Edition 9: Flip Synth
Designed by Claude Winterberg - FlipFloater
Claude Winterberg, born in Basel Switzerland in 1968, felt in love with electronic music in the 90s. He toured worldwide with Beyond Third Spring, a psychedelic trance act with didgeridoo and electronics. In 2007 Claude built his first Atari Punk Console at the Swiss Mechatronic Art Society (SGMK) where he got infected by the electronic D.I.Y. virus. Ever since, he’s been building his very own synthesizers with unusual oscillations, and has deepened his interested in circuit bending. From this he evolved his current project FlipFloater.
I myself met Claude for the first time in 2014 in Dresden at Circuit Control. He brought his 4093 Step Synth to Dresden, which I then soldered with joy. Later I soldered a second one, then two 9V MS20 HP-LP filters, the Flip Synth and two Flip Floater Delays, about which I already reported in Edition 2 on Electronic Cottage. Now I introduce you to the Flip Synth, which gets a great update by Claude very soon.
1 * Why did you develop the Flip Synth? What inspired you?
The trigger was a request from the music festival "Les Digitales" in Bern. They wanted the visitors to be able to solder something at the festival.
As simple as possible and still usable. At the end it was not that easy for people who have never soldered. But I liked the concept of the synth, the Flip Synth was born.
2 * How is the Flip Synth structured?
It consists of four CD4093 Schmitt-Trigger Oscillators. Two for the sound and two for the rhythm. The first tone Oscillator can be additionally tuned with an LDR (light-dependent resistor). Both tone oscillators can be paired with a CD4070 ring modulator.
3 * How do you use it live?
Mostly with a filter and then with the FlipFloater Delay. With this setup many great and varied sounds can already be created.
4 * You recently showed me a new version, an updated version of the Flip Synth. I was very excited. Do you already want to talk about it?
Yes, this will be my next synthesizer. The upgraded synth consists of two Flip Synths that play alternately in succession which will create complex basslines.
5 * What tools are coming up, what's in the pipeline?
I'm about to give my Nois Synth an update. Its sound production consists essentially of a TR909 noise. He gets a new motherboard with new possibilities. And my Benjolin (designed by Rob Hordijk) needs to be finished in the Star Wars case. You can find informations on the Benjolin including schematics in the link section.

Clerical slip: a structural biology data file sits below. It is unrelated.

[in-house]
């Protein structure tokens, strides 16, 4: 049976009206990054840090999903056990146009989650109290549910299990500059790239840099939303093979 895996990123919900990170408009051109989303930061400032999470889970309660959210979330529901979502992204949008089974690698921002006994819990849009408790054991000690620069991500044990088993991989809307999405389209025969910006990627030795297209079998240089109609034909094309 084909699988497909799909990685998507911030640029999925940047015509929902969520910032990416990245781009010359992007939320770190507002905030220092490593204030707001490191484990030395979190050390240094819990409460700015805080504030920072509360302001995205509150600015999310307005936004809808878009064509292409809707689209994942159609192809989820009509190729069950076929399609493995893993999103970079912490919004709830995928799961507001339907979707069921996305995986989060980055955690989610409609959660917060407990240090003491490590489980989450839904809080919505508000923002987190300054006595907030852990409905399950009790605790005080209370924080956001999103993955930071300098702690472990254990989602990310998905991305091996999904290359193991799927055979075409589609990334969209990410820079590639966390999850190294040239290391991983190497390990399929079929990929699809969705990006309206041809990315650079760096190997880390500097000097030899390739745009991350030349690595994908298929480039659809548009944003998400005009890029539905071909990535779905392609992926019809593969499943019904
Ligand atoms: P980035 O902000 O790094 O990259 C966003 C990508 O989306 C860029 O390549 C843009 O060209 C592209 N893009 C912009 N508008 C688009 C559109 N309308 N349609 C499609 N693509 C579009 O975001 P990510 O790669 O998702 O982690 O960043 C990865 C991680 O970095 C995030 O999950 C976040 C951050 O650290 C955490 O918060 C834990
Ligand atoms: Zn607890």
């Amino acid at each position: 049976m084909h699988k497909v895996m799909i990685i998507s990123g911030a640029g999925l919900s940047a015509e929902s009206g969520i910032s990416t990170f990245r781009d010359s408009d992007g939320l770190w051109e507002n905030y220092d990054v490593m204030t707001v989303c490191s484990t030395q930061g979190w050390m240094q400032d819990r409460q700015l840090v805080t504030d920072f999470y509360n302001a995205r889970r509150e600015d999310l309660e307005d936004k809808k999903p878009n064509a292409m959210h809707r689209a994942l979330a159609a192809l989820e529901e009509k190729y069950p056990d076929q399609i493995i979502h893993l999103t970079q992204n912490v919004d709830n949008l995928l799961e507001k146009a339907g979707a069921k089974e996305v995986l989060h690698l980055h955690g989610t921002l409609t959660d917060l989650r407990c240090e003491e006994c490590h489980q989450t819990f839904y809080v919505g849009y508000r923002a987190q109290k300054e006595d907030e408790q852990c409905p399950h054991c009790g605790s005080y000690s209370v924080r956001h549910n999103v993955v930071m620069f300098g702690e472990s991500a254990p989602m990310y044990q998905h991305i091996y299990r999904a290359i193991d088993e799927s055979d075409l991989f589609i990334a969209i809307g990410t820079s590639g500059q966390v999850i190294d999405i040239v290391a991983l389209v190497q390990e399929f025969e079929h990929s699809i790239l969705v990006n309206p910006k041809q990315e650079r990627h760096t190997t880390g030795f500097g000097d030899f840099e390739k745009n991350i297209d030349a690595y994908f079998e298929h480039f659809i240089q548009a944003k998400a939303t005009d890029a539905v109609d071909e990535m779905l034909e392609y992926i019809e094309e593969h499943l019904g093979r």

5 * What are your next projects as FlipFloater, your live act?
I'm playing on August 23rd at the club Eck in Aarau at the showcase "Electronic Music for Plants", in early October at the Cirquit Controll Festival in Dresden, on November 2nd at "20 Years Anyma" in Friborg and on December 6th at the OffBar in Basel.
6 * Is there anything else to tell, a link to share, something to draw attention to?
I have just built an original Cracklebox. In combination with a filter and delay it‘s very creative. The sound of the Cracklebox is created by shorting the sensor surfaces with your fingers. This creates a broad sound spectrum. You can watch a video – see links.
Homepage FlipFloater: http://flipfloater.net/
FlipFloater at Soundcloud: http://flipfloater.net/project/soundcloud/
Schmitt Trigger: https://en.wikipedia.org/wiki/Schmitt_trigger
Circuit Control 2018: https://www.electroniccottage.org/wolfgang-dorninger/edition-4-circuit-control-2018
SGMK - Schweizerische Gesellschaft für Mechatronische Kunst: https://mechatronicart.ch/
Beyond Third Spring: http://www.winterbergproduction.com
Benjolin by Rob Hordijk: http://electro-music.com/forum/topic-38081-25.html
Benjolin hack by Klangbau Köln: https://klangbauköln.de/klangbaukoeln-special/benjolin-von-rob-hordijk-klangbau-koeln
DIY Cracklebox – video: https://vimeo.com/334635714
Wolfgang, thanks for your latest article-- very fun to read!
Dear Leslie, great that you had fun with the article, thanks a lot.
Wolfgang, many thanks for this great article and all the information included.
Thanks for taking the time to share this
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Soldering is the new hometaping